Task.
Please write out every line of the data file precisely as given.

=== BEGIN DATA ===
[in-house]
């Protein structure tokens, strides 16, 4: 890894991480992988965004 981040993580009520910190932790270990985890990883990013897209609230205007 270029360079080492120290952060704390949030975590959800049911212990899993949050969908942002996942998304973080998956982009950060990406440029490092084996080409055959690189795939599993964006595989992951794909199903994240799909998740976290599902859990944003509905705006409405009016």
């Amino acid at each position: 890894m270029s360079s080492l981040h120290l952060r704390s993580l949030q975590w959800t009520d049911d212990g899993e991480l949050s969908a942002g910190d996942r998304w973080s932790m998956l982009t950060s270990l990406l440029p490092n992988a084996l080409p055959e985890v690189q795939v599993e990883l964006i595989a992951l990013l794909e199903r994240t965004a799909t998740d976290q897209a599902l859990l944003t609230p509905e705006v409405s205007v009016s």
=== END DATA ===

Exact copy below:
[in-house]
């Protein structure tokens, strides 16, 4: 890894991480992988965004 981040993580009520910190932790270990985890990883990013897209609230205007 270029360079080492120290952060704390949030975590959800049911212990899993949050969908942002996942998304973080998956982009950060990406440029490092084996080409055959690189795939599993964006595989992951794909199903994240799909998740976290599902859990944003509905705006409405009016």
């Amino acid at each position: 890894m270029s360079s080492l981040h120290l952060r704390s993580l949030q975590w959800t009520d049911d212990g899993e991480l949050s969908a942002g910190d996942r998304w973080s932790m998956l982009t950060s270990l990406l440029p490092n992988a084996l080409p055959e985890v690189q795939v599993e990883l964006i595989a992951l990013l794909e199903r994240t965004a799909t998740d976290q897209a599902l859990l944003t609230p509905e705006v409405s205007v009016s």